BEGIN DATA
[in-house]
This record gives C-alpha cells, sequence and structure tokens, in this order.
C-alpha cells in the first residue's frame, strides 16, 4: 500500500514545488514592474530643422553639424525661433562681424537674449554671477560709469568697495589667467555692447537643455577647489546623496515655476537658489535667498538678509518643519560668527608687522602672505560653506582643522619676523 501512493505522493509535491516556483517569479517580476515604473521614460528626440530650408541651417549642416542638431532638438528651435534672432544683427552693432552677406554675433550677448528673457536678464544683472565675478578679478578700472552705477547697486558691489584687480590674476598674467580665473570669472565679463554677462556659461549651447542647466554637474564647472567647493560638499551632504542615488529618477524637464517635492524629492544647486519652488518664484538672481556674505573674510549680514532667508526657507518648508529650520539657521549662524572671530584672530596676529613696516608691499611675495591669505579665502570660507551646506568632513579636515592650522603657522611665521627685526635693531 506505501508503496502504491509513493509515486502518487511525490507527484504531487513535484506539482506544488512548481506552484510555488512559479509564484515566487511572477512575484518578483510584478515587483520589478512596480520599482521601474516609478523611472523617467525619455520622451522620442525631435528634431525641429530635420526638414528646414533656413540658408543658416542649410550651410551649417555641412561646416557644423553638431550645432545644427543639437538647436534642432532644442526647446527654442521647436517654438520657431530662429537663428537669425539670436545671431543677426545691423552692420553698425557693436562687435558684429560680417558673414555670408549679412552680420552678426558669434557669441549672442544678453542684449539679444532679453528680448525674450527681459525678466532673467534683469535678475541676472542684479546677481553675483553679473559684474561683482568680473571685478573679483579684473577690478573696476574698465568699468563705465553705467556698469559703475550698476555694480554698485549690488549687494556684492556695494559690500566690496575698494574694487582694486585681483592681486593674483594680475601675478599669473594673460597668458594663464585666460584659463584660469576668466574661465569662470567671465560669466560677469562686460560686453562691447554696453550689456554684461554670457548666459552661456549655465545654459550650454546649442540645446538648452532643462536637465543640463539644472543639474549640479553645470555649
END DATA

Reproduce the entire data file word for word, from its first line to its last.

[in-house]
This record gives C-alpha cells, sequence and structure tokens, in this order.
C-alpha cells in the first residue's frame, strides 16, 4: 500500500514545488514592474530643422553639424525661433562681424537674449554671477560709469568697495589667467555692447537643455577647489546623496515655476537658489535667498538678509518643519560668527608687522602672505560653506582643522619676523 501512493505522493509535491516556483517569479517580476515604473521614460528626440530650408541651417549642416542638431532638438528651435534672432544683427552693432552677406554675433550677448528673457536678464544683472565675478578679478578700472552705477547697486558691489584687480590674476598674467580665473570669472565679463554677462556659461549651447542647466554637474564647472567647493560638499551632504542615488529618477524637464517635492524629492544647486519652488518664484538672481556674505573674510549680514532667508526657507518648508529650520539657521549662524572671530584672530596676529613696516608691499611675495591669505579665502570660507551646506568632513579636515592650522603657522611665521627685526635693531 506505501508503496502504491509513493509515486502518487511525490507527484504531487513535484506539482506544488512548481506552484510555488512559479509564484515566487511572477512575484518578483510584478515587483520589478512596480520599482521601474516609478523611472523617467525619455520622451522620442525631435528634431525641429530635420526638414528646414533656413540658408543658416542649410550651410551649417555641412561646416557644423553638431550645432545644427543639437538647436534642432532644442526647446527654442521647436517654438520657431530662429537663428537669425539670436545671431543677426545691423552692420553698425557693436562687435558684429560680417558673414555670408549679412552680420552678426558669434557669441549672442544678453542684449539679444532679453528680448525674450527681459525678466532673467534683469535678475541676472542684479546677481553675483553679473559684474561683482568680473571685478573679483579684473577690478573696476574698465568699468563705465553705467556698469559703475550698476555694480554698485549690488549687494556684492556695494559690500566690496575698494574694487582694486585681483592681486593674483594680475601675478599669473594673460597668458594663464585666460584659463584660469576668466574661465569662470567671465560669466560677469562686460560686453562691447554696453550689456554684461554670457548666459552661456549655465545654459550650454546649442540645446538648452532643462536637465543640463539644472543639474549640479553645470555649